The AFM has asked each local to reprint the following article, which was published in the International Musician.
Over the course of the last several years, nonunion recording of all kinds, but particularly film scoring, by both AFM and non-AFM musicians in Seattle has been on the rise.
While we are aware of non-AFM recording in other cities, Seattle has become a major hub of this activity, far surpassing non-AFM recording work done elsewhere.
The Federation has made efforts to turn this trend around by trying to organize the Seattle recording musicians.
For a variety of reasons, that approach has not been successful, even though musicians recording non-AFM in Seattle are presently receiving pay and benefits well below those provided under AFM contracts.
After considerable review, the Federation has determined that it must take a more aggressive approach to this problem.
Our review of the recording scene in Seattle has convinced us that these nonunion recording sessions are in no small measure dependent upon AFM members — orchestrators, arrangers, copyists and others — who create and prepare the product to be recorded.
We have also concluded that many, if not most, of these projects simply could not have been done in Seattle without the services of these talented AFM music prep members.
Membership in the AFM is a privilege and it has allowed our recording musicians — including music prep members — to earn a handsome living with generous health and pension benefits and to participate in successful residual funds that can add tens of thousands of dollars to their annual income.
Nonunion recording is not a problem for just a handful of musicians, or just a few large recording locals — it is a problem for all of us.
Every nonunion record date represents a recording that won’t be subject to the Sound Recording Special Payments Fund or the Music Performance Fund.
Every nonunion film scoring session represents a film that won’t be subject to the Film Musicians Secondary Markets Fund.
Every nonunion recording represents investment contributions that will be lost to our pension fund.
Every “Broadway” show or ballet production using canned music recorded nonunion in Seattle impacts musicians Federation-wide.
Most of our members understand the importance of solidarity.
They know that helping employers record projects non-AFM in Seattle erodes benefits for all AFM musicians and is an affront to our brothers and sisters who play by the rules and who refuse to work non-AFM.
Nonunion recording weakens the AFM and deprives the Federation of the financial resources necessary to represent all of us, regardless of our musical discipline.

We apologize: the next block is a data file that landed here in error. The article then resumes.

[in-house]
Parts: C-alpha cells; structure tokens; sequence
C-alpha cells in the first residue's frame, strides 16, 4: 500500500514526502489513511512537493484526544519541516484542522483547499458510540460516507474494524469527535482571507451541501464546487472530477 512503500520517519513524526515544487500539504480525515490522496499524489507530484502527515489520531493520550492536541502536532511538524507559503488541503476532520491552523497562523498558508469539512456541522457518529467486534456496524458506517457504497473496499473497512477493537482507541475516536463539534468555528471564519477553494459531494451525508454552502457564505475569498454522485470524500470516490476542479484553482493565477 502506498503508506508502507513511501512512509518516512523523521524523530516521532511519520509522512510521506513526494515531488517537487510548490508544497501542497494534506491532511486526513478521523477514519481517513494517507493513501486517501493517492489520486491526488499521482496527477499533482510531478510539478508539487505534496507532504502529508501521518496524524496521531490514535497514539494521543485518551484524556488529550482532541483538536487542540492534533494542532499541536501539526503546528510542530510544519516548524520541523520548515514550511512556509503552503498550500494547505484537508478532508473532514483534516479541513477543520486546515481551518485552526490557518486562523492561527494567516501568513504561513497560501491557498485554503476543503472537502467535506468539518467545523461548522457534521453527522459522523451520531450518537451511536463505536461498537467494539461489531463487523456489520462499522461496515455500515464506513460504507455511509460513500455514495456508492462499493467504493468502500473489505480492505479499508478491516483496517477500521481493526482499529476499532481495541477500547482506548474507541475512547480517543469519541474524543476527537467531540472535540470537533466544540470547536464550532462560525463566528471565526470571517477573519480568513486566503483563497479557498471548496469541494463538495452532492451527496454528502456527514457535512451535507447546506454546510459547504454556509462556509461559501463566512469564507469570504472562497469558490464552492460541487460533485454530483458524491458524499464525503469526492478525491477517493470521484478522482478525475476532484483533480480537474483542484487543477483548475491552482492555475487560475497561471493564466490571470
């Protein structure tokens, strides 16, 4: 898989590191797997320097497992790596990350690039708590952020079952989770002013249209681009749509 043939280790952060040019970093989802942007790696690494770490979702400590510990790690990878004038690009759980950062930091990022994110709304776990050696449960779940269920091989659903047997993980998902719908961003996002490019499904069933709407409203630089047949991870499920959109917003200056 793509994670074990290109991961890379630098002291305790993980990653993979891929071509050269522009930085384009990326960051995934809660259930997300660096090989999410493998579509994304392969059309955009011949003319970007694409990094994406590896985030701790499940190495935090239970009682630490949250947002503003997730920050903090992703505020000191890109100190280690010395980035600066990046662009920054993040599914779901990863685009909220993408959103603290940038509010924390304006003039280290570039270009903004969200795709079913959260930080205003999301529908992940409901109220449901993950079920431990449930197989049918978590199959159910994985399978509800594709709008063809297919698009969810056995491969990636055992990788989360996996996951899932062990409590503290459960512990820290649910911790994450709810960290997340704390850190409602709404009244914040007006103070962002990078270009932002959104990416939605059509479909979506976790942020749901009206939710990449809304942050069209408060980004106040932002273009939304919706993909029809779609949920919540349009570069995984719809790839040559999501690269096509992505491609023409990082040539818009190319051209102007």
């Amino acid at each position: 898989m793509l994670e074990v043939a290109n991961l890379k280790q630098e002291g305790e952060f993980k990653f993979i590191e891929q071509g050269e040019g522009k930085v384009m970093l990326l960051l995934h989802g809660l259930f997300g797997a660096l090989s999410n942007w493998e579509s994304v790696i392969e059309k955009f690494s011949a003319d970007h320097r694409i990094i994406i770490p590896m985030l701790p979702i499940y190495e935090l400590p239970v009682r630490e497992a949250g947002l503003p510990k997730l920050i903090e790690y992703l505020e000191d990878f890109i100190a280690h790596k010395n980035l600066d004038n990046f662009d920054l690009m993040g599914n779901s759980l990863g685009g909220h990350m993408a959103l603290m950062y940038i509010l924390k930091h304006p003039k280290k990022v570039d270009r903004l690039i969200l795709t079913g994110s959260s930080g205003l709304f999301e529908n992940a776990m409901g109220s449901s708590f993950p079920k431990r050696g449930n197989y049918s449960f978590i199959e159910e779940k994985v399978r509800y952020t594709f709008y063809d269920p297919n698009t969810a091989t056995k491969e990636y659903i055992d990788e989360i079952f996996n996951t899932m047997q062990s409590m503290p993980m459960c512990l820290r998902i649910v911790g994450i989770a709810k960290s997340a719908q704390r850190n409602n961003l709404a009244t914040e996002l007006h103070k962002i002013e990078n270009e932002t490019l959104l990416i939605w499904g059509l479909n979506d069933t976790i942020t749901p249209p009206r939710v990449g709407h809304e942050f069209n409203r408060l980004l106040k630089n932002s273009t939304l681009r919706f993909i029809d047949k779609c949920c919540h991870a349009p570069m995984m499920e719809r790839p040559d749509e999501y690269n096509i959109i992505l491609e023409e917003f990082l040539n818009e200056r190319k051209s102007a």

Recording non-AFM is also a violation of the AFM bylaws.
Article 15, Section 3 provides:
- 3(a). No AFM member may perform services (whether as composer, arranger, copyist, proofreader, instrumentalist, leader, contractor, cutter, editor, or in any other capacity): (1) where the product of the services is intended to result in, or be embodied in, recorded music made outside of the United Sates and Canada and the possessions of either; or (2) for the purpose of producing, editing, or dubbing recorded music except where expressly authorized and covered by a contract with the AFM or when expressly authorized by the AFM.
- 3(b). Any member violating Section 3(a) shall be subject to a fine not exceeding $50,000 and/or expulsion.
Those sections of the bylaws were enacted specifically to encourage the solidarity that is essential to the Federation’s ongoing effort and commitment to achieve and protect hard won benefits for its members.
The purpose of this notice is to place AFM members — both music prep members and instrumentalists — on notice that the Federation will no longer tolerate the disloyalty to our craft and to our members that this conduct demonstrates.
The Federation will actively invite local unions to file charges against members who participate in projects to be recorded non-AFM in Seattle on or after Oct. 1, 2006.
Those charges, if filed, will be processed in accordance with the AFM bylaws, and members found to be in violation of the bylaws will be subject to the full reach of the bylaws’ sanctions.
The Federation has reached the conclusion that it must initiate this course of action only with reluctance and after carefully considering and rejecting alternative approaches.
No union relishes the prospect of disciplining its members, but no union can allow its members to erode the hard-fought benefits that union membership provides.
While most of our members understand the importance of maintaining solidarity on this fundamental point, those who do not make it harder on those who do.
We hope that this notice will result in broad compliance with the bylaws going forward and that the Federation will never have to impose any discipline on any AFM member.
Between now and October, we encourage all our members, wherever they may work or reside, to discuss this issue with their friends and colleagues to ensure that as many musicians as possible are aware of the Federation’s anticipated course of action.
Tom Lee is the president of the AFM.